The Old Diocesan Issue5 Mar2020 - Page 67

Eden Lost,
And Regained
Angolsh: Scenes
From An Army Camp
Trouble In
Sicilian Waters
7 Key Qualities of
Effective Teachers
by Greg Latter; edited by
Robert Plummer (1986G)
Penguin Random House
by John Hutchings (1957F)
Kindle edition
by Robin Cox (1971G)
Wipf and Stock Publishers
The novels of
research astronomer
John Hutchings (this
is his seventh) are
testament to his
passion for travel,
their setting ranging
from southern Europe
to remote areas of South
America and India.
His tales are about
“ordinary people
who get involved in
adventures beyond
normal experience”,
he says. In this book,
four friends crewing a
yacht for the summer
encounter unexpected
complications as
they make their
way towards Sicily.
Finding themselves
in danger and not
knowing who to trust,
they have to make their
own decisions when
faced with organised
crime and the interest
of various police forces,
whose true motives
are unclear.
A lifetime in education
and mentorship was
the inspiration for
Cox to write this book.
“I wanted to write a
user-friendly book,
containing proven
teaching strategies,
and true stories from
my own teaching career
and that of former
colleagues,” he says. “It’s
a summary of lessons
learnt during my 40-plus
years as an educator,
based on reminiscences
of my own time at
Bishops, where so many
seeds were planted by
wonderful teachers,
who later became
mentors and lifelong
friends.” (See p41.)
In the words of our
veteran editor Robert
Plummer, “Angolsh is a
Border War book with
a difference. It’s not
a bird’s-eye military
history or a gung-ho
account. It’s a short
memoir by Greg Latter
about a three-month
camp in Angola in 1976,
in which very little
happened apart from
the time he mistakenly
shot at one of the
SADF’s own vehicles
when on guard duty.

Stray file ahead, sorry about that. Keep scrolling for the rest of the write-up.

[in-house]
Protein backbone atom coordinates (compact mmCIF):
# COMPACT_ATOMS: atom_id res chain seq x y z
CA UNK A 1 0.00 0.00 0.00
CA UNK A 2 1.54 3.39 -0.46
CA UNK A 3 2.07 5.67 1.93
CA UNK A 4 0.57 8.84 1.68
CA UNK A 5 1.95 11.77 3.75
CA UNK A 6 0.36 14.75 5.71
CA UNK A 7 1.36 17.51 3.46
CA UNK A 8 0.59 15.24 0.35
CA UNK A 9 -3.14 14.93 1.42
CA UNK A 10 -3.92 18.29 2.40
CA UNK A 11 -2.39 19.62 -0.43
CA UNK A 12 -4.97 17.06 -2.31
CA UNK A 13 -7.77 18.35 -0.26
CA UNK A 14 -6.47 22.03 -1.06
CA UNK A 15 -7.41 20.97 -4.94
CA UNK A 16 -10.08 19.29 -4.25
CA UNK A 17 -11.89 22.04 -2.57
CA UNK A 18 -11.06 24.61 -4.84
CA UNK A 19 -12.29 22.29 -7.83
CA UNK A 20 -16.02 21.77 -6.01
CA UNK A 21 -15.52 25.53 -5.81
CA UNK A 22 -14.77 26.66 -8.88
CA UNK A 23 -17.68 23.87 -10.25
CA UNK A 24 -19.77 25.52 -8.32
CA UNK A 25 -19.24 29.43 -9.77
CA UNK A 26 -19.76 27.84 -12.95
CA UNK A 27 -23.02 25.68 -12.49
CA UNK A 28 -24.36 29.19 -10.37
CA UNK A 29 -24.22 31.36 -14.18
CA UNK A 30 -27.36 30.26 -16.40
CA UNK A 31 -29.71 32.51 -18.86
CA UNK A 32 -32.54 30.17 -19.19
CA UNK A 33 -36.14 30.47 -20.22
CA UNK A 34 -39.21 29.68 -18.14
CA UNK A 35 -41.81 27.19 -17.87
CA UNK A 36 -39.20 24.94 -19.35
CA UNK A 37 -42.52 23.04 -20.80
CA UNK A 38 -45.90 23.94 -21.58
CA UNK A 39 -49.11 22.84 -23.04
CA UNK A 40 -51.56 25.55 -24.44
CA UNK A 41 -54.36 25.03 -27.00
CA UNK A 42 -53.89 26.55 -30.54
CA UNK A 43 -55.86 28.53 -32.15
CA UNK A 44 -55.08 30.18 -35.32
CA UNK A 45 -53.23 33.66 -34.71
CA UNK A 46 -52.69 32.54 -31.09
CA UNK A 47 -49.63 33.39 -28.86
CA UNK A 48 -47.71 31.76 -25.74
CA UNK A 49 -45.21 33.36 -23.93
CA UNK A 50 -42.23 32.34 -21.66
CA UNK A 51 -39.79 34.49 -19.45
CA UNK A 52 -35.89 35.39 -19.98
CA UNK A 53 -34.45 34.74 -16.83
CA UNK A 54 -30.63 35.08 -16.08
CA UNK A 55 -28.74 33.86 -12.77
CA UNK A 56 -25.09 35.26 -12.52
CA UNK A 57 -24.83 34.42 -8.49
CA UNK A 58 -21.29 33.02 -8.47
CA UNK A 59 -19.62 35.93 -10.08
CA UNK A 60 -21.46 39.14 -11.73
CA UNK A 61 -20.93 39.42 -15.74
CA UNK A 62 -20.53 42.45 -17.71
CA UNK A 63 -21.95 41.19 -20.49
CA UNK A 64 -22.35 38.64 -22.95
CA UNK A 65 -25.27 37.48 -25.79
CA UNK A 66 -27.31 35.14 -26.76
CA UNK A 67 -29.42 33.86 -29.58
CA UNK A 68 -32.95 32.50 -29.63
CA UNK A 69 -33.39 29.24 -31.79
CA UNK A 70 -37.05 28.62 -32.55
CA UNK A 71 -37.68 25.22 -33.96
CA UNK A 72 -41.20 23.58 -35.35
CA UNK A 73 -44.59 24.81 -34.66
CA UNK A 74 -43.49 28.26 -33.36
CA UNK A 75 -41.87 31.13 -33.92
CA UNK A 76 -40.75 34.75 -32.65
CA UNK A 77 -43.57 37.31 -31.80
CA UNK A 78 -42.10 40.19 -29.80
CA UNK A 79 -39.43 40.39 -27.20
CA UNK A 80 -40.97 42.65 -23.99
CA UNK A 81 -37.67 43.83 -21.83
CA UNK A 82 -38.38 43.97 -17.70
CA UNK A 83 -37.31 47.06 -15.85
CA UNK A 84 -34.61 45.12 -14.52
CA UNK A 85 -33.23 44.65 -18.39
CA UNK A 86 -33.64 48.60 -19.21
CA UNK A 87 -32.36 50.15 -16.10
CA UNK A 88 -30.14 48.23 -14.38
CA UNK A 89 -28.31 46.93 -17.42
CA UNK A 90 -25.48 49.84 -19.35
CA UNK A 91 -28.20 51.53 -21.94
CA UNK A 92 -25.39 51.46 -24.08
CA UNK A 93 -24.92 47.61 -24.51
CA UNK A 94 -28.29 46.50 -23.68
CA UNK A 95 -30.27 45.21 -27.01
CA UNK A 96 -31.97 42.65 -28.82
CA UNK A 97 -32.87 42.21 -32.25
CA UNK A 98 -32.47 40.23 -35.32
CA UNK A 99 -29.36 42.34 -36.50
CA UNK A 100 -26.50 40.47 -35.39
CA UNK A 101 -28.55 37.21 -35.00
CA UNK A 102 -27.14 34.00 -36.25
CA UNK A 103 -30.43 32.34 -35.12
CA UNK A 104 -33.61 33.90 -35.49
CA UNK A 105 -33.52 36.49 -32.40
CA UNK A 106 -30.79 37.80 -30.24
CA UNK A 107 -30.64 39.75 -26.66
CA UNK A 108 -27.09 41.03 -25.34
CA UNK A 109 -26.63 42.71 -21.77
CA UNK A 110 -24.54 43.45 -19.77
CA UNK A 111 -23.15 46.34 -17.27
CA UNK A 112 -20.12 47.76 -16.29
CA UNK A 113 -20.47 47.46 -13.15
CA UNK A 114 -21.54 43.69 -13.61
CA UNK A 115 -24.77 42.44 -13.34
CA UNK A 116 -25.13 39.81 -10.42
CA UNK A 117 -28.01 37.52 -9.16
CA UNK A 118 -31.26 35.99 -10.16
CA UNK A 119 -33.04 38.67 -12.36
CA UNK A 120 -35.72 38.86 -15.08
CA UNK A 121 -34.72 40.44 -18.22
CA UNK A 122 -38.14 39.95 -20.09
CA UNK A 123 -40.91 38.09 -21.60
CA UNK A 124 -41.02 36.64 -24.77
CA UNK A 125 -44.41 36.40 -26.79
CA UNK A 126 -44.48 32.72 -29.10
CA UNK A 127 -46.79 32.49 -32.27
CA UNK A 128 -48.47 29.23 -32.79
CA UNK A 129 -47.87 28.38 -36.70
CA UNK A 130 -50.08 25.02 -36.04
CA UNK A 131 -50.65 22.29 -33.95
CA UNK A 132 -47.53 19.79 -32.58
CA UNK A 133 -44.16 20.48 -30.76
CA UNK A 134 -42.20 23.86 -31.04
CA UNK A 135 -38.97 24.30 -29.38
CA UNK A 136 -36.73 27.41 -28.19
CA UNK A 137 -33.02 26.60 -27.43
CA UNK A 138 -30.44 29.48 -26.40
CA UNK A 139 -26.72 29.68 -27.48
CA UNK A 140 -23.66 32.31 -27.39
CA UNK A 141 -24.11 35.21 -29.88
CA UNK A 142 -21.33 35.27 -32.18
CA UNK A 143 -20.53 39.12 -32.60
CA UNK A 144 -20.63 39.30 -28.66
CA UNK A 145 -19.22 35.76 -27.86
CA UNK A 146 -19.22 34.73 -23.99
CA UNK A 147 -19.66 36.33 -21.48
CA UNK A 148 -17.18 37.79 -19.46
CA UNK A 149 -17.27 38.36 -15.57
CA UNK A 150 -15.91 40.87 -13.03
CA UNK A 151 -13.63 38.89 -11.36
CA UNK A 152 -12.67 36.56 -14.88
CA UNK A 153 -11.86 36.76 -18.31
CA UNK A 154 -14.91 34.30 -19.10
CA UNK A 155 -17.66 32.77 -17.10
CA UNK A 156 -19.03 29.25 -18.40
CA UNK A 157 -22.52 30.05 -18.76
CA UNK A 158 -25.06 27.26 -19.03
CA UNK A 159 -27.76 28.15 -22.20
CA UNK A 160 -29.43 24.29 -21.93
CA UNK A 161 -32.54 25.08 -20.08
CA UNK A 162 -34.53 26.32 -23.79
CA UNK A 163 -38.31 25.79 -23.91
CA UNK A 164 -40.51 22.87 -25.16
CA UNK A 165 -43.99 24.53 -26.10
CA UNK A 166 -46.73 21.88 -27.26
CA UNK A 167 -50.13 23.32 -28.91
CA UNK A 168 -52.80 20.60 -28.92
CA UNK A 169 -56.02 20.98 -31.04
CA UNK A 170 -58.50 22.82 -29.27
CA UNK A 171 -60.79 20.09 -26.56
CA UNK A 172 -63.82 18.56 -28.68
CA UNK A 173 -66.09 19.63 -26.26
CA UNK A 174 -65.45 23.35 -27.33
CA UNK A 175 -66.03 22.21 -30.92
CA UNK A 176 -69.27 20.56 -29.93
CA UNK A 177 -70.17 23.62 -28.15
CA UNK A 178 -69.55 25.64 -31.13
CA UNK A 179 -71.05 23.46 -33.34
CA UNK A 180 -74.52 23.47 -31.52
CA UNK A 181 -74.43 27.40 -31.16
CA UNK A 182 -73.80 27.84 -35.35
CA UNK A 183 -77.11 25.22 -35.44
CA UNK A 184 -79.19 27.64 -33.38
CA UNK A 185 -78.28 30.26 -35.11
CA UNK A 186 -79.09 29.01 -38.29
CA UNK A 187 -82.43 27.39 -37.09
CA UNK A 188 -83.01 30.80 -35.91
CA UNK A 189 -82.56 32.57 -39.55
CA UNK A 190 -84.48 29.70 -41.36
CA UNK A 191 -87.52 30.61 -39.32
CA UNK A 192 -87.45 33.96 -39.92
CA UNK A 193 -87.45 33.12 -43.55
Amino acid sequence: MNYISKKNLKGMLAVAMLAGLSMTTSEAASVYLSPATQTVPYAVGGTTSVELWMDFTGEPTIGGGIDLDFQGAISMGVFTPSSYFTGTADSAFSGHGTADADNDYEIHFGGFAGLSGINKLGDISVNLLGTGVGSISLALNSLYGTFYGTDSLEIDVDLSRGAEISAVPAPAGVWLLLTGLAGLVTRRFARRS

The book is about bad
food and contraband
dagga, rumours and
confusion, stubborn
dirt and stifling heat,
and a young man
growing up. Greg
is a screenwriter, so
his dialogue is pitchperfect and hilarious.
Not recommended
for anyone wanting
to read a heroic
soldier’s story.”
“The wealth and variety of
information is clearly and
simply presented to assist
and empower teachers
everywhere, both young
and experienced.”
– EL Huggett, former
deputy principal of
St Mary’s, Johannesburg
by AP Cartwright;
new foreword by Tim
Cartwright (1958W)
Footprint Press (reissue)
Enforced temporary
retirement from the
editorship of the Rand
Daily Mail in 1957 gave
AP Cartwright the time
to write Spoor of Blood,
now reissued as Eden
Lost, And Regained. The
book was a tribute
to the men who
saved South Africa’s
decimated wildlife
by establishing the
modern-day Kruger
National Park, under
its first warden, James
Stevenson Hamilton.
Cartwright describes
the task faced in
taming what had until
then been a hunting
free-for-all. Ironically,
many of the threats to
the park that existed
then (mining, farming,
water extraction,
poaching) still exist now.
“Cartwright’s ability to
make a serious subject
interesting is very much
in evidence.”
– David Hilton-Barber,
author and publisher

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